Saturday 21 April 2018

Bullying now endemic in HSE as junior staff among worst offenders

A third of trainee doctors said they felt the need for support. (Stock picture)
A third of trainee doctors said they felt the need for support. (Stock picture)
Eilish O'Regan

Eilish O'Regan

Some young doctors are now bullying their more junior doctors and victimisation is spread throughout the health system, a new report has found.

The research has found that the most junior doctor had a greater risk of being the victim of another trainee medic.

This is despite the stereotypical image of a hospital bully as a senior consultant.

The revelation has led the Medical Council, which carried out the survey, to conclude that bullying is endemic throughout the health system.

Overall, one-third of trainee doctors at all levels said they were bullied or undermined.

The average age of trainees is 30 years old and around 54pc are female.

Interns, who are in their first year of work after getting their medical degree, are the most likely to be be bullied, undermined or harrassed in a post.

The Medical Council has been tracking the work life, health and wellbeing of trainee doctors for three years.

Among the 828 trainees who participated in the survey some 36pc said they had been bullied or undermined in their training post in 2016.

This is is an increase of 1pc compared to 2015.

Around 4pc of the trainees said they felt physically unsafe in their workplace and training site.

More than one in two trainees said they had witnessed another member of staff being bullied or undermined.

The survey gives a behind-the-scenes insight into the hidden tensions in public hospitals, which are currently coping with record waiting lists and ongoing trolley overcrowding.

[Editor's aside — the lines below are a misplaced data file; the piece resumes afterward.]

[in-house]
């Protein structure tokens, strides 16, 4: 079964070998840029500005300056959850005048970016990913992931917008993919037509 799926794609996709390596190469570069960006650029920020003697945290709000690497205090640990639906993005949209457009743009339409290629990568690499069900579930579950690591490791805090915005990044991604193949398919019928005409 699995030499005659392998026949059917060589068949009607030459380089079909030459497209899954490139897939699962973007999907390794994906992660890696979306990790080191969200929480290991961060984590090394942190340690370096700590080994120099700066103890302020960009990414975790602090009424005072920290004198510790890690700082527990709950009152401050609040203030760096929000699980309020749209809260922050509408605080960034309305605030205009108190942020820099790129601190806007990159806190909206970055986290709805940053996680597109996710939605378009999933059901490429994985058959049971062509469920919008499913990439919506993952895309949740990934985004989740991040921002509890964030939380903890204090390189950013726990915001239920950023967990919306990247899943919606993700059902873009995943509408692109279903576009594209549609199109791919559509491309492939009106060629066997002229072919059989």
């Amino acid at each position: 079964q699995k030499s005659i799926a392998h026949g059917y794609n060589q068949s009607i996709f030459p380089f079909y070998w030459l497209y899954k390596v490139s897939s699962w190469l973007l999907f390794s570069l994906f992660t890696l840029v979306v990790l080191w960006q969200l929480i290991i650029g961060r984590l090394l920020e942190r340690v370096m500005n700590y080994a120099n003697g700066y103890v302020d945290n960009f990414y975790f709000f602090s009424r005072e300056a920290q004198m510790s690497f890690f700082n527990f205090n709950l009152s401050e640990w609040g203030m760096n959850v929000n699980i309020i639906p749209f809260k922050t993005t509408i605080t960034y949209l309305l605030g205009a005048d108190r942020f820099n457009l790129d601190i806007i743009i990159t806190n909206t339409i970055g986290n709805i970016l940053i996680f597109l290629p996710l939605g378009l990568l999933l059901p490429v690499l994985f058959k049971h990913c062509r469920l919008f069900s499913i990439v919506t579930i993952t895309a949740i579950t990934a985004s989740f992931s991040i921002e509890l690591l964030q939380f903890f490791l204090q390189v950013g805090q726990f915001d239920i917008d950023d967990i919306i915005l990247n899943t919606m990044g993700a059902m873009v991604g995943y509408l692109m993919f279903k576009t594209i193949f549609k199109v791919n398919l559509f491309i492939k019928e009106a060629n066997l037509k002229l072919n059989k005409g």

These trainees are frequently the doctor who looks after a patient for much of their hospital stay, although it is the senior doctor who is responsible for their care and the person who makes key decisions on diagnosis and treatment.

One-third felt the need for support with an issue of wellbeing while as junior doctor.

But only a fraction of those who felt in need of help got support.

Moves are now under way to reduce the levels of bullying with the support of post graduate training bodies and also the doctors' union, the Irish Medical Organisation.

It emerged recently that bullying and harassment claims in the health service have led to €700,000 in payouts since 2012.

Earlier this year, the Medical Organisation signed a new Respect Charter in a bid to proactively deal with the problem of bullying and undermining behaviour being experienced by young doctors.


Former president Dr John Duddy, who is a trainee neurosurgeon, said: "Being subjected to unacceptable behaviour can lead to problems such as stress, anxiety and erosion of self-esteem.

"We must ensure that our trainees work in a respectful and safe environment that allows them to achieve their full potential as doctors."

He added: "This Respect Charter clearly demonstrates that we all recognise there is a problem and working together we are determined to change the culture and improve the experience of our trainees."

The report comes amid a revolt by a number of locum doctors, who work shifts left vacant due to lack of full-time doctors, over a decision by the HSE to cut their pay rates per hour.

The doctors stand to lose around €20,000 a year in income.

Irish Independent

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